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Connect Weekly: Mental Health for Planners, The Most Innovative Meetings of the Year & More

Lauren Mumford |

mental healthWelcome to another edition of Aventri's Connect Weekly column, where we share the top five news stories from the week that today's meeting and events planners should know. We aim to cover everything from the worlds of events, technology, business, marketing, social media, travel, hospitality and beyond. Check out the top stories from the week of November 4, 2019.

Does the Meetings Industry Have a Mental Health Problem?

Do you ever have a moment when you pause and think, “I have no idea what I’m doing?” I know I do. Just a second where I step back and wonder how I actually got to this point in my career, and what the next turn is. When you work in a space where you are inventing new things there is no roadmap to follow. I have to rely on my experience and on all the times I’ve tried and succeeded, and tried and failed, to know what to try next. When I have these moments, I often get stuck listening to the little voice in my head telling me that I’m a fraud, and I’m not good enough. This is imposter syndrome. Imposter syndrome is when you feel inadequate and fake, even when you are successful. Read more.

The 15 Most Innovative Meetings 2019

It’s easy to get burned out at a meeting or conference. Sitting through long, back-to-back sessions in windowless rooms isn’t always the most engaging—or creativity-inducing—environment. But the best meeting producers are taking active steps to fight attendee fatigue, using creative programming and layouts inspired by music festivals and other gatherings. For some, that means reconceiving the layout or turning the host city into an immersive campus. For others, that means employing unique social media strategies, taking meaningful steps toward gender equality, or even asking attendees to go completely tech-free. Read more.

Planners Just Don’t Care About Cannabis Laws

Looking beyond dates, rates, and space, Meeting Professionals International asked respondents to its fall 2019 Meetings Outlook Survey to comment on social and economic destination issues that make an impact on them when selecting a meeting site. The association asked about seven big-picture concerns that planners might consider as they compare destinations: gun laws, gender and racial equality, workers’ rights, commission rates, cannabis laws, treatment of immigrants, and the homeless population. Respondents were asked how much each issue affected their site selection: “a great deal,” “a moderate amount,” “a little,” or “not at all.” Of the seven, the top concern is gender and racial equality, with 27 percent saying it affects site selection “a great deal,” and another 22 percent responding that it affects them “a moderate amount.” Read more.

Instagram Influencers Ruined Travel. Can These Influencers Fix It?

You know the “Insta-tourist”: a world traveler jet-setting from place to place, seemingly without a care in the world or a day job, inspiring all sorts of FOMO. With its delicate tone, gorgeous content is critical on Instagram, and until recently it wasn’t necessarily the place for criticism. Lately, though, environmental concerns have entered the conversation, identifying international crises like wildfires or condemning celebrities who fly on private jets. Influencer-driven content flourishes on Instagram — #travel has been used on Instagram over 454 million times—but all that travel can have steep environmental costs. As Instagram experiments with hiding post likes to decrease competition and pressure on users (it was recently named the worst social platform for mental health), and influencers see declining engagement, there's hope that space will open up for stronger connections—and better content. Could sustainable travel fill this void, enabling positivity and change instead of just aspiration? Read more.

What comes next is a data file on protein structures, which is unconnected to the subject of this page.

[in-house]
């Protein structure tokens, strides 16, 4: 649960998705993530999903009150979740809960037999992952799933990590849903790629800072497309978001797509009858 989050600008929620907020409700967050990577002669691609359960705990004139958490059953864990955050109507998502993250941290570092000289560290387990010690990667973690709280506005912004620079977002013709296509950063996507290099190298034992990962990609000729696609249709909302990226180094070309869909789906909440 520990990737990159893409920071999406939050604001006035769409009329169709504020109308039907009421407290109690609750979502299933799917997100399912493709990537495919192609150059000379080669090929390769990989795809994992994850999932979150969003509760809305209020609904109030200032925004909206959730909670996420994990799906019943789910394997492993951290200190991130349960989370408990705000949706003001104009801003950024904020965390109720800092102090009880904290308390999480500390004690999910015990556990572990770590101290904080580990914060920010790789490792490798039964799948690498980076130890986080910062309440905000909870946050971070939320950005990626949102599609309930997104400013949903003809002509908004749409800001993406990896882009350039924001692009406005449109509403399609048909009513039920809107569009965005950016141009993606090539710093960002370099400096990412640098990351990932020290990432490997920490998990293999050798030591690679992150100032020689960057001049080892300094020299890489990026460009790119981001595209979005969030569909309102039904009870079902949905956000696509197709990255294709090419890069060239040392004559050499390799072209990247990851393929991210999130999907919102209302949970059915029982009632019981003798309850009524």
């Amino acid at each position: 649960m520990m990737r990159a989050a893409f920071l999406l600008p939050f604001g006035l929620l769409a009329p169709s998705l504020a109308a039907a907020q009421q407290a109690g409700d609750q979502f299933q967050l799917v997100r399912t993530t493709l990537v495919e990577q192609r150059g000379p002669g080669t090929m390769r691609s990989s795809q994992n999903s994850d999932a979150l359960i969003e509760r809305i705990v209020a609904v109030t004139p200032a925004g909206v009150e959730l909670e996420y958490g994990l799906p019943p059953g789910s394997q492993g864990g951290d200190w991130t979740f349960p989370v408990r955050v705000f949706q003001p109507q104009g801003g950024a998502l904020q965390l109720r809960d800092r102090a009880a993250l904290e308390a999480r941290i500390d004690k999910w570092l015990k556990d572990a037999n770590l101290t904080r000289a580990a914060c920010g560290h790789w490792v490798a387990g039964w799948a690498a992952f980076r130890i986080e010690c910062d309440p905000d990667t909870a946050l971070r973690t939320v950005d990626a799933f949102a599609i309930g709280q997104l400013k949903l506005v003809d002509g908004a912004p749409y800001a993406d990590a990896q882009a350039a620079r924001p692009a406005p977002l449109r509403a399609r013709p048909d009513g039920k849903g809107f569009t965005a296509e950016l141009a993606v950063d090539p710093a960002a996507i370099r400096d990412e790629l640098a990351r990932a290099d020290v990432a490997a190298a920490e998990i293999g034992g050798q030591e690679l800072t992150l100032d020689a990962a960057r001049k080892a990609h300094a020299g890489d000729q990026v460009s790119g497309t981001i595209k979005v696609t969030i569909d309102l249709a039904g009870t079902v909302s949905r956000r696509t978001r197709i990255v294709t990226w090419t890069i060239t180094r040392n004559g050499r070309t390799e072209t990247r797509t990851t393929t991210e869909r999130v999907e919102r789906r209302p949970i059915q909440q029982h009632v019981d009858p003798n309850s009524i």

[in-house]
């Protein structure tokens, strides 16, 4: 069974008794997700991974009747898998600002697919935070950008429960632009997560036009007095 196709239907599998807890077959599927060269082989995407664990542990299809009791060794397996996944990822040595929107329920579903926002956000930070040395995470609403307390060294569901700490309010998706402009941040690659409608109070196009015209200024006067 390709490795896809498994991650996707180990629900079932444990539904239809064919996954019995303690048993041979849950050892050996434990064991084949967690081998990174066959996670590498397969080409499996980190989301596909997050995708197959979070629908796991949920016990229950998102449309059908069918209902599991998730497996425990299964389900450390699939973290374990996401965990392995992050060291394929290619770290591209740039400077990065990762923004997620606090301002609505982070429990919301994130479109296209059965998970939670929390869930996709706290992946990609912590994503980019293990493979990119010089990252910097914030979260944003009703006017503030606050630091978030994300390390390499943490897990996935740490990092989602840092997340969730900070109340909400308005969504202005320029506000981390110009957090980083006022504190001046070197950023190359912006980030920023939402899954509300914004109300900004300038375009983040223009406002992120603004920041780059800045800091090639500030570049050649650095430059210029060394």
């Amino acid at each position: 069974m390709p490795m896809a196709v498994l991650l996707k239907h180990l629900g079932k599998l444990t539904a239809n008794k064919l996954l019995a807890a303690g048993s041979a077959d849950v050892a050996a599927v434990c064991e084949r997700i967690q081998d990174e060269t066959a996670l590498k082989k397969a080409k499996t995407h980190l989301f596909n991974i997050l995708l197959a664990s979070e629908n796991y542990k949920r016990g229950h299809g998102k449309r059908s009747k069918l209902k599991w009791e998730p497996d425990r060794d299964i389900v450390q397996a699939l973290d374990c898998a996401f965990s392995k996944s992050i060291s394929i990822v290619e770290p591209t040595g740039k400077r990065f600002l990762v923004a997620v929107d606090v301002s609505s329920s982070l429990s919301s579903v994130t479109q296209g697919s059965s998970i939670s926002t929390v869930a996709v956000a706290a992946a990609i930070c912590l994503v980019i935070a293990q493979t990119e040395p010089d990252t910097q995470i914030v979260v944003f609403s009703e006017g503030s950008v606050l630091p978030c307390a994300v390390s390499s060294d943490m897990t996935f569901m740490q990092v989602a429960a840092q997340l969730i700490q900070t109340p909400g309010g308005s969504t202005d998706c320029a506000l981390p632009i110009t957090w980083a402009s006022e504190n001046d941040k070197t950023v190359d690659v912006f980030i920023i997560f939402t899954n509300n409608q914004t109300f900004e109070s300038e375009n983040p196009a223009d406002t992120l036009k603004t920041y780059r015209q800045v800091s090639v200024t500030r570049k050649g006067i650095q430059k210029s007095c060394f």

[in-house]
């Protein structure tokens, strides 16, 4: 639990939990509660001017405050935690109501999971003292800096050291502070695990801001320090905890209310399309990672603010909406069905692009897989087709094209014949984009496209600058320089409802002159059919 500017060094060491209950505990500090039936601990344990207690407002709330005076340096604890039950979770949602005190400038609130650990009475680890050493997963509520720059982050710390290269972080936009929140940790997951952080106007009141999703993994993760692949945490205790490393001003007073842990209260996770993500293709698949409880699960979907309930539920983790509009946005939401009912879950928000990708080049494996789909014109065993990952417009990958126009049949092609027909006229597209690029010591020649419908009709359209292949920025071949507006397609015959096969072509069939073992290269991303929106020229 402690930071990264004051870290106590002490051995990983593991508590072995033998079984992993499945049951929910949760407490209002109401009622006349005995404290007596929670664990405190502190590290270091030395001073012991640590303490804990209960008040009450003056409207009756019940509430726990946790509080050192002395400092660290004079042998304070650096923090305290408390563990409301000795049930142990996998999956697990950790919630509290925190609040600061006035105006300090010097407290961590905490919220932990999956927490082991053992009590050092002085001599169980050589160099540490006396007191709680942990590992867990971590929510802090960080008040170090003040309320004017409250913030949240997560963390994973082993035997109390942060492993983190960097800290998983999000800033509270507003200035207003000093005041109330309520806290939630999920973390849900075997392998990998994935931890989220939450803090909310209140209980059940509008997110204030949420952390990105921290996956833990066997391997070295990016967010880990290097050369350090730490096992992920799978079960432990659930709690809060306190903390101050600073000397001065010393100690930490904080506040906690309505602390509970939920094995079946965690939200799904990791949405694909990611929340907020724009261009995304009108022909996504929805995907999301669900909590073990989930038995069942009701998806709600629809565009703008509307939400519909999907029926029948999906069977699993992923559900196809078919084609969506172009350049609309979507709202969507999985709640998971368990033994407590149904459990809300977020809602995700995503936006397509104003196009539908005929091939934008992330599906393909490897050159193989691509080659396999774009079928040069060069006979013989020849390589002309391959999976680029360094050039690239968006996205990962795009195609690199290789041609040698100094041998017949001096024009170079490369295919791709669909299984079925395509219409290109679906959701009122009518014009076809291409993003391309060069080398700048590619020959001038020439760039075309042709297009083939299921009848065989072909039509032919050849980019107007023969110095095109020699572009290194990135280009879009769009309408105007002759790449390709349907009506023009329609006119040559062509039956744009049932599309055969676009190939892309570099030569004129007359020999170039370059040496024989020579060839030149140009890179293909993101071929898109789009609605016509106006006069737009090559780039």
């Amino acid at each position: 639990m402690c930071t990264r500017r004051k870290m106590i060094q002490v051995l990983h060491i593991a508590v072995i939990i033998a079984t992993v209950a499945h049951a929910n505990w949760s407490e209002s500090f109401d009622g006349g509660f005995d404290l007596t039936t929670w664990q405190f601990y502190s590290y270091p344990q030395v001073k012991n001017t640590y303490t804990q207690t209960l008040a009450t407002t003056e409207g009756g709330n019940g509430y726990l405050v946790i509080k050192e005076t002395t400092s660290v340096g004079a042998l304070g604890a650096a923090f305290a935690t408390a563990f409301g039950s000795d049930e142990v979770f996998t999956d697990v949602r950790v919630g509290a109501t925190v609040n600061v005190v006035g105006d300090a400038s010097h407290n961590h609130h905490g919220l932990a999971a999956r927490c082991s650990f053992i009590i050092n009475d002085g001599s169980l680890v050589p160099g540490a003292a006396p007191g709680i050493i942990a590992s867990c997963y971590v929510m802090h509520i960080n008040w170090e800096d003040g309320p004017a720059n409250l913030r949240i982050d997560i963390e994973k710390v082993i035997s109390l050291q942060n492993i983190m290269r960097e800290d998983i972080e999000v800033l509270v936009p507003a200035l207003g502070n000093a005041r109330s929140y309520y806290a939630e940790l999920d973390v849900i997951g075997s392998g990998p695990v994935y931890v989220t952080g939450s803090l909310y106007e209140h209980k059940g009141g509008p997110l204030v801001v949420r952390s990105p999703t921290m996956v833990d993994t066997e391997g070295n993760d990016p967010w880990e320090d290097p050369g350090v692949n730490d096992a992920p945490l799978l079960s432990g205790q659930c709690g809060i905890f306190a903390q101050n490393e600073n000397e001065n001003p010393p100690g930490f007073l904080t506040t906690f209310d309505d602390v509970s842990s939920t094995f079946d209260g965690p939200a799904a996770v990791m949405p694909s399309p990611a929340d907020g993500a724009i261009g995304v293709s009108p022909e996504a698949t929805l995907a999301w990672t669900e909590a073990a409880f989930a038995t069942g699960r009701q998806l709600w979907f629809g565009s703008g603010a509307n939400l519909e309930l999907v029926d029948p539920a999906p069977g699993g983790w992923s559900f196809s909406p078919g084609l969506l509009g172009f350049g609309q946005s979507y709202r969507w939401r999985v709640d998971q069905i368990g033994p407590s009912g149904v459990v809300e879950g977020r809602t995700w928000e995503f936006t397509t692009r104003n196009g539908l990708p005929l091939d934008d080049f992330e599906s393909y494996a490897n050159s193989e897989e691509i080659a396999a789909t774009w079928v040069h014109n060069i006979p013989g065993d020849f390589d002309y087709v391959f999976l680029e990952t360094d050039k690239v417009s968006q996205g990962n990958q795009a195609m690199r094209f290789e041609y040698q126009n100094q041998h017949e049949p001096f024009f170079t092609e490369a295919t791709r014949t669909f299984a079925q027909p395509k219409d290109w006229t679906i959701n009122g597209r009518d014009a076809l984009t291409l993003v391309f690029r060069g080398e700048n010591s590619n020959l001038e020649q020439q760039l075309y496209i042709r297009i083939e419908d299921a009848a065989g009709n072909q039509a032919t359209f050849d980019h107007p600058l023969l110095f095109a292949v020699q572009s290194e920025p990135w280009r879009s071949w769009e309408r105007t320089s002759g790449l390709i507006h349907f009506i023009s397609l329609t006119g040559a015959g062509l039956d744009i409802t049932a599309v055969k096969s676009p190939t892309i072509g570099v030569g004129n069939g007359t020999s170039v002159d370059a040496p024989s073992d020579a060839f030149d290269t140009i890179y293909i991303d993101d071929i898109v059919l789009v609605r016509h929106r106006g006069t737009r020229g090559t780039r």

Airbnb Finally Embraces Verified Listings After Halloween Deaths

As Airbnb tries to distance itself from a shooting that left five people dead inside an  Orinda, California, home on Halloween, it announced new policies to both protect guests and prevent scammers from gaming its regulations. Airbnb CEO Brian Chesky said Wednesday that Airbnb will verify all listings on its platform by December 15, 2020, and will finally guarantee to guests that the listing they have booked is accurate beginning on December 19, 2019. Details are scarce, with this verification apparently coming from a combination of touchpoints including its technology and guest reviews instead of manual inspections by Airbnb employees. In the lead-up to its expected initial public offering next year, Airbnb is addressing the elephant in the room: its hands-off approach to guaranteeing not just the quality of its product, but safety of its users. Read more.

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This Post was Written by Lauren Mumford

Lauren Mumford has worked at Aventri since 2015 as a content marketing associate. She manages the Aventri blog, social media promotion, the bi-weekly company newsletter, and many other content-related projects. Prior to Aventri, Lauren was in the...

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